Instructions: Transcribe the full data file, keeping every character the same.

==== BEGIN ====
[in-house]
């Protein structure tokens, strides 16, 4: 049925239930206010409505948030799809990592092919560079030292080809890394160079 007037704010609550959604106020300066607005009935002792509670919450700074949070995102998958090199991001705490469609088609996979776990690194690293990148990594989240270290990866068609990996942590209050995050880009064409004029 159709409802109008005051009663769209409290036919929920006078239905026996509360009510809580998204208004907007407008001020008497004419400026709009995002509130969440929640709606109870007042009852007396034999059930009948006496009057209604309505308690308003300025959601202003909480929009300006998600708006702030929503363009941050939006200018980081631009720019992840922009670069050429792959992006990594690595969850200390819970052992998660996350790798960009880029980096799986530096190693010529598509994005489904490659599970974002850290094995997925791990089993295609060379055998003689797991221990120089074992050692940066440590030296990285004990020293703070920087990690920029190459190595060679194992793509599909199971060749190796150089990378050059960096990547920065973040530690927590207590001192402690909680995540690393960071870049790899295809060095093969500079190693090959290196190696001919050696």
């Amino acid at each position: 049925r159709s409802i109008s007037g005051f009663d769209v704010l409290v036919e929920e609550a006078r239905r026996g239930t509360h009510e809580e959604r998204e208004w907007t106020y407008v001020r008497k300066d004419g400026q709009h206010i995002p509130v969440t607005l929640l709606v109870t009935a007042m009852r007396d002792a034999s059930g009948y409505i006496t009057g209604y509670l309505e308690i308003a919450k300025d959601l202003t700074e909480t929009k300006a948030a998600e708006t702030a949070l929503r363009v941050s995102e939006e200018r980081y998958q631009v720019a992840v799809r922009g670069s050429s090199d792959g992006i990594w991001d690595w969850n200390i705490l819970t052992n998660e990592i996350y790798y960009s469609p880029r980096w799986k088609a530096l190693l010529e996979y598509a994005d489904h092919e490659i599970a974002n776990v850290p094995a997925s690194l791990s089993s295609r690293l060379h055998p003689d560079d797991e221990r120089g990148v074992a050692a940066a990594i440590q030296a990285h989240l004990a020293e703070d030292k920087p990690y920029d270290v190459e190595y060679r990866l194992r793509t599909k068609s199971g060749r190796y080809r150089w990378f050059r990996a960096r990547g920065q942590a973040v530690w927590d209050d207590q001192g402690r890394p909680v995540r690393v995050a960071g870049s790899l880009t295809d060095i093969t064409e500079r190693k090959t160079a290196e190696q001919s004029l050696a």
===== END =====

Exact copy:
[in-house]
């Protein structure tokens, strides 16, 4: 049925239930206010409505948030799809990592092919560079030292080809890394160079 007037704010609550959604106020300066607005009935002792509670919450700074949070995102998958090199991001705490469609088609996979776990690194690293990148990594989240270290990866068609990996942590209050995050880009064409004029 159709409802109008005051009663769209409290036919929920006078239905026996509360009510809580998204208004907007407008001020008497004419400026709009995002509130969440929640709606109870007042009852007396034999059930009948006496009057209604309505308690308003300025959601202003909480929009300006998600708006702030929503363009941050939006200018980081631009720019992840922009670069050429792959992006990594690595969850200390819970052992998660996350790798960009880029980096799986530096190693010529598509994005489904490659599970974002850290094995997925791990089993295609060379055998003689797991221990120089074992050692940066440590030296990285004990020293703070920087990690920029190459190595060679194992793509599909199971060749190796150089990378050059960096990547920065973040530690927590207590001192402690909680995540690393960071870049790899295809060095093969500079190693090959290196190696001919050696």
């Amino acid at each position: 049925r159709s409802i109008s007037g005051f009663d769209v704010l409290v036919e929920e609550a006078r239905r026996g239930t509360h009510e809580e959604r998204e208004w907007t106020y407008v001020r008497k300066d004419g400026q709009h206010i995002p509130v969440t607005l929640l709606v109870t009935a007042m009852r007396d002792a034999s059930g009948y409505i006496t009057g209604y509670l309505e308690i308003a919450k300025d959601l202003t700074e909480t929009k300006a948030a998600e708006t702030a949070l929503r363009v941050s995102e939006e200018r980081y998958q631009v720019a992840v799809r922009g670069s050429s090199d792959g992006i990594w991001d690595w969850n200390i705490l819970t052992n998660e990592i996350y790798y960009s469609p880029r980096w799986k088609a530096l190693l010529e996979y598509a994005d489904h092919e490659i599970a974002n776990v850290p094995a997925s690194l791990s089993s295609r690293l060379h055998p003689d560079d797991e221990r120089g990148v074992a050692a940066a990594i440590q030296a990285h989240l004990a020293e703070d030292k920087p990690y920029d270290v190459e190595y060679r990866l194992r793509t599909k068609s199971g060749r190796y080809r150089w990378f050059r990996a960096r990547g920065q942590a973040v530690w927590d209050d207590q001192g402690r890394p909680v995540r690393v995050a960071g870049s790899l880009t295809d060095i093969t064409e500079r190693k090959t160079a290196e190696q001919s004029l050696a």